That those mini-strokes are silent makes them actually more dangerous than the major strokes. For the major strokes, we notice instantly symptoms and therefore the stroke can be treated. However, for mini/silent strokes nothing is noticed on the ‘outside’. This means that we can have multiple mini/silent strokes over time without us or anyone else noticing that such a mini/silent stroke has occurred in our brain. The problem is that once too many mini-strokes have occurred in our brain, we can actually develop symptoms, which is then often the ‘onset’ of vascular dementia. Our brain cannot simply cope anymore with those mini-strokes and we develop symptoms.
So, the key difference to understand between Alzheimer’s disease and Vascular dementia is that Alzheimer’s disease is caused by the accumulation of proteins, whereas vascular dementia is caused by the accumulation of mini-strokes.
How about the symptoms in vascular dementia?
This is another key difference to Alzheimer’s disease, in that for vascular dementia the symptoms will depend on where the mini-strokes are occurring. For the majority of Alzheimer’s disease people, protein accumulation happens in the medial temporal lobe of the brain causing the typical memory and orientation symptoms. But for vascular dementia, the symptoms can be far more variable as it depends on which brain regions are affected by the mini-strokes. Most people with vascular dementia will have pretty intact memory as it is rare for the medial temporal lobe to get affected by strokes. Instead, many of them show a slowing down of responses and decision making, which can appear very subtle. The other common symptoms are related to behavioural changes, in particular becoming more irritable or even aggressive, as the brain regions responsible for our behaviour are more often affected by strokes. Still, it makes it much harder to spot the symptoms as they can be subtle and ‘diffuse’.
We can see now that the range and severity of symptoms in vascular dementia can vary enormously between people. For example, someone who might have a major stroke and then develop dementia would be deemed to have vascular dementia, similar to someone who mini-strokes and very subtle cognitive changes. Because of this large variability in presentation, there is currently a shift in terminology occurring for vascular dementia. Many scientists and clinicians prefer now to use the term ‘Vascular Cognitive Impairment – VCI’, instead of vascular dementia as the vascular cognitive impairment can range from very subtle to quite severe cognitive changes caused by vascular changes in the brain. I just mention this, in case you come across the term vascular cognitive impairment, which is just a re-naming of vascular dementia.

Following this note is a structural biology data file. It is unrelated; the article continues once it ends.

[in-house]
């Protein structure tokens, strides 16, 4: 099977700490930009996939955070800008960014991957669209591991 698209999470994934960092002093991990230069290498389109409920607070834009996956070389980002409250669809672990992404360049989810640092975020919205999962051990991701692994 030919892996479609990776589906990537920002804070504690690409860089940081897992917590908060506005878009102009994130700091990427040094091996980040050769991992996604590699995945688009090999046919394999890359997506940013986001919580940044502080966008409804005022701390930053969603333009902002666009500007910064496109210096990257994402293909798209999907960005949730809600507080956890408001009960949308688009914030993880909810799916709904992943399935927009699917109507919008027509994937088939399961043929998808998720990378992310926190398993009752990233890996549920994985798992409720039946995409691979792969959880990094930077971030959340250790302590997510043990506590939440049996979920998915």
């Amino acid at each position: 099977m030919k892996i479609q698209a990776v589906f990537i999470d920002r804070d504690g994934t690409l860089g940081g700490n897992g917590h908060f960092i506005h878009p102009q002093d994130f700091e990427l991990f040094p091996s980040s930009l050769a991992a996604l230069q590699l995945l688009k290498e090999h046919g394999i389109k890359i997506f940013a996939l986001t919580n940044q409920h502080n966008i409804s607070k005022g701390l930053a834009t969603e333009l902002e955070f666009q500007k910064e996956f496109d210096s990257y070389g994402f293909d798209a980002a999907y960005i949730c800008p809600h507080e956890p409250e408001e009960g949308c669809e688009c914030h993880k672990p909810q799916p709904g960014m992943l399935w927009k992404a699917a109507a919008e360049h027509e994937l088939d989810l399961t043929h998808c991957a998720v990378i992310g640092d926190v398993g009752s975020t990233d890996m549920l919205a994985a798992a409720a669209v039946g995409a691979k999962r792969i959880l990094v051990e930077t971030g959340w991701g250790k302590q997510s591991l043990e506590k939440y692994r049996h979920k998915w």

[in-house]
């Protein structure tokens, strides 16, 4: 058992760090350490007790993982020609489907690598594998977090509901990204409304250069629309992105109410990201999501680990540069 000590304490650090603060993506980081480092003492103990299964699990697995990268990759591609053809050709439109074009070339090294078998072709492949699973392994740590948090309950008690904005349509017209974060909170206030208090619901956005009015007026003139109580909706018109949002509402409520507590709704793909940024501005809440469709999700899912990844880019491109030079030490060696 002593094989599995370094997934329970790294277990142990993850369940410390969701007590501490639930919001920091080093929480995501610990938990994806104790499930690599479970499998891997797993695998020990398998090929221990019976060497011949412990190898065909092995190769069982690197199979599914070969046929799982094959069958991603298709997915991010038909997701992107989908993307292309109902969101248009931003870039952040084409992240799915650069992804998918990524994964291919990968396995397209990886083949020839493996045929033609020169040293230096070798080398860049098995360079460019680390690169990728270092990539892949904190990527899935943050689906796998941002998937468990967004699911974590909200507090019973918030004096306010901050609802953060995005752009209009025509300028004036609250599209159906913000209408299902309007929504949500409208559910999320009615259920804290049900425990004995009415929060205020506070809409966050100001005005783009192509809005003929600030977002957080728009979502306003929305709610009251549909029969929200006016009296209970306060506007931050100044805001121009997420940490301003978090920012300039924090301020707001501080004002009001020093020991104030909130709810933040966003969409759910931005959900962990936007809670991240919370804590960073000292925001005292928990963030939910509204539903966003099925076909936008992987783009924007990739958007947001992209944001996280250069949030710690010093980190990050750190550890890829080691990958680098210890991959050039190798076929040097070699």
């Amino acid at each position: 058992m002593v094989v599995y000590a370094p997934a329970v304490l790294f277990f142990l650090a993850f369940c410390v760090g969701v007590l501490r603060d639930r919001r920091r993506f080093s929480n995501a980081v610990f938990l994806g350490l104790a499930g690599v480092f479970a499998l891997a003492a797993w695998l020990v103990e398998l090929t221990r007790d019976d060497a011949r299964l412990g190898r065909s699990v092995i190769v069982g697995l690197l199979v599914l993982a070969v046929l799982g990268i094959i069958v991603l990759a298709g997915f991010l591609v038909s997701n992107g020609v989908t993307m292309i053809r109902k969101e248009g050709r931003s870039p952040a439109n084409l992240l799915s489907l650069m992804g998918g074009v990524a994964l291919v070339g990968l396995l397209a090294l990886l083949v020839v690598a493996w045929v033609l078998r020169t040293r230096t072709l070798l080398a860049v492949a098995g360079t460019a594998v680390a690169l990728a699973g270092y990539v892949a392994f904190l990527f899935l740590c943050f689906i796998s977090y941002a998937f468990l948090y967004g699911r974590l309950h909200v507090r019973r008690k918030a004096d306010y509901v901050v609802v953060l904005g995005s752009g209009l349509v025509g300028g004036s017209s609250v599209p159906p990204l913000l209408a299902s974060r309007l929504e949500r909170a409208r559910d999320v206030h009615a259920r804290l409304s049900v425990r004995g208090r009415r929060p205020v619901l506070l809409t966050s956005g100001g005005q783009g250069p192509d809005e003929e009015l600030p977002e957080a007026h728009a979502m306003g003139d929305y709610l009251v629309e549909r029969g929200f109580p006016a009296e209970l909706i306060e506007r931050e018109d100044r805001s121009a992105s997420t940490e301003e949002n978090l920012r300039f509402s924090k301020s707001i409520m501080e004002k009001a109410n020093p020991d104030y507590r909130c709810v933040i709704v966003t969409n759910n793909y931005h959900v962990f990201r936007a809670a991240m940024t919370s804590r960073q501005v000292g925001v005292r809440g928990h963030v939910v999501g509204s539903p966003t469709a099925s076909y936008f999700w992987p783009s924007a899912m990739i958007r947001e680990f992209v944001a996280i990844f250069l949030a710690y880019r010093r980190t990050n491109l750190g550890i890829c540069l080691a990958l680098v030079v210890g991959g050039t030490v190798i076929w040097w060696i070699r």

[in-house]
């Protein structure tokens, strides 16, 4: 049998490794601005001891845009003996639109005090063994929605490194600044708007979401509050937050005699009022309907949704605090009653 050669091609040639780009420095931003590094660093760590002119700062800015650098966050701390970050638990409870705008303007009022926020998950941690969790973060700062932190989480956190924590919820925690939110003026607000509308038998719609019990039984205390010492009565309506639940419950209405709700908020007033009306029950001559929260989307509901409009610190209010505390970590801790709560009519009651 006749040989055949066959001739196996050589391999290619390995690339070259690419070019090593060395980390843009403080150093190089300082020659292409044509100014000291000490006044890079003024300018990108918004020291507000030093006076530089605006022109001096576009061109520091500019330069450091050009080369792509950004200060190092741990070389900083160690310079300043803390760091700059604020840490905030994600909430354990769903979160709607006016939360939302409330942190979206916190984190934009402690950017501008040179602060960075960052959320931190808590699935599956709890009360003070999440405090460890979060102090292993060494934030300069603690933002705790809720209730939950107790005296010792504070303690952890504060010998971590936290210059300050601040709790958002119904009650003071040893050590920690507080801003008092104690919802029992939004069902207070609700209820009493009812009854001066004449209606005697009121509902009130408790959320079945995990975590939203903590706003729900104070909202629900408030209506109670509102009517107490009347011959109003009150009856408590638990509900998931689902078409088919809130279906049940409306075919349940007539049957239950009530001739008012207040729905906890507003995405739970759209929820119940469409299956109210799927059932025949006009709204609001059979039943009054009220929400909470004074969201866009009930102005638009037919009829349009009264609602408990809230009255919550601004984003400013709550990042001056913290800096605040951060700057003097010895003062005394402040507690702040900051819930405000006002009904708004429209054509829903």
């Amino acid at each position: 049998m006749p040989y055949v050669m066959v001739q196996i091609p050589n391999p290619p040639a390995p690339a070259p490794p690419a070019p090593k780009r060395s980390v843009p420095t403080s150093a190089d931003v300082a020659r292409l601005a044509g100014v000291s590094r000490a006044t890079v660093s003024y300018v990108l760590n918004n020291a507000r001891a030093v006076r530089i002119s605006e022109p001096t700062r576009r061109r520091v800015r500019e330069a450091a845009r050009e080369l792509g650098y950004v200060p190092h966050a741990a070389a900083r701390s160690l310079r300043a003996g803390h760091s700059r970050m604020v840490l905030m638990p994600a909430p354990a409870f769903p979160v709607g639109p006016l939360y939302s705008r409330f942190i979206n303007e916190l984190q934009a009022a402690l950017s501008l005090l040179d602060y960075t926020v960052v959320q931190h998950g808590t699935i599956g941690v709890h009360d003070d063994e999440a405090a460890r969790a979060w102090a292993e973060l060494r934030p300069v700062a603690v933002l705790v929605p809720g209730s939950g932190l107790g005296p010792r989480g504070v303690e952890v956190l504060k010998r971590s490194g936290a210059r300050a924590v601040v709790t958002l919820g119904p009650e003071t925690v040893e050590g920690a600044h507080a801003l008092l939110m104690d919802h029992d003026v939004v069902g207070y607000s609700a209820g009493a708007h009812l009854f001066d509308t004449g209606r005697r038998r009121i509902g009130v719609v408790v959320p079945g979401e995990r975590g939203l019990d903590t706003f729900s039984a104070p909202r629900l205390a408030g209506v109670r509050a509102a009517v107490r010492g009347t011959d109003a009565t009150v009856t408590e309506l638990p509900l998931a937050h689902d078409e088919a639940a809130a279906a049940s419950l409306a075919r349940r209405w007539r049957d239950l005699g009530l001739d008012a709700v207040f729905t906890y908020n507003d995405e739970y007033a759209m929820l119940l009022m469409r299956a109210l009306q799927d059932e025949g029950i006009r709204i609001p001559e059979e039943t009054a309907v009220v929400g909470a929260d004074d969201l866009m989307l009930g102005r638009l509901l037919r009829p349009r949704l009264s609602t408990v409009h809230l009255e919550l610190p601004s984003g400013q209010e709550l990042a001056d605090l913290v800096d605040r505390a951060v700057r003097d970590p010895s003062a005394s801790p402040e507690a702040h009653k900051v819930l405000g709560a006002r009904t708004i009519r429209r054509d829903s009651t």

What is the difference then to mixed dementia?
The term mixed dementia is also somewhat of a misnomer. It gives the impression that mixed dementia is a mix of all dementias as if they are all ‘smooshed’ together. Nothing can be further from the truth. Instead, mixed dementia is the condition when a person has both Alzheimer’s disease and vascular dementia.
That’s a bit strange, how can one have both types of dementia?
If we think about it a bit, it makes sense that we can potentially have both Alzheimer’s disease and vascular dementia since both types of dementia are caused by quite different disease processes. We know that Alzheimer’s disease is caused by proteins accumulations in the brain while vascular dementia is caused by blockages/leakages of the blood vessels in the brain. So, the two factors causing each dementia (protein vs. mini-stroke accumulation) are independent from each other, or to say it in fancy science language, they are ‘orthogonal’ to each other. This means that they can occur both at the same time in the same person. For example, we could have someone who has proteins accumulating in their brain and has blockages/leakages of their small blood vessels. Such a person would get a diagnosis of mixed dementia.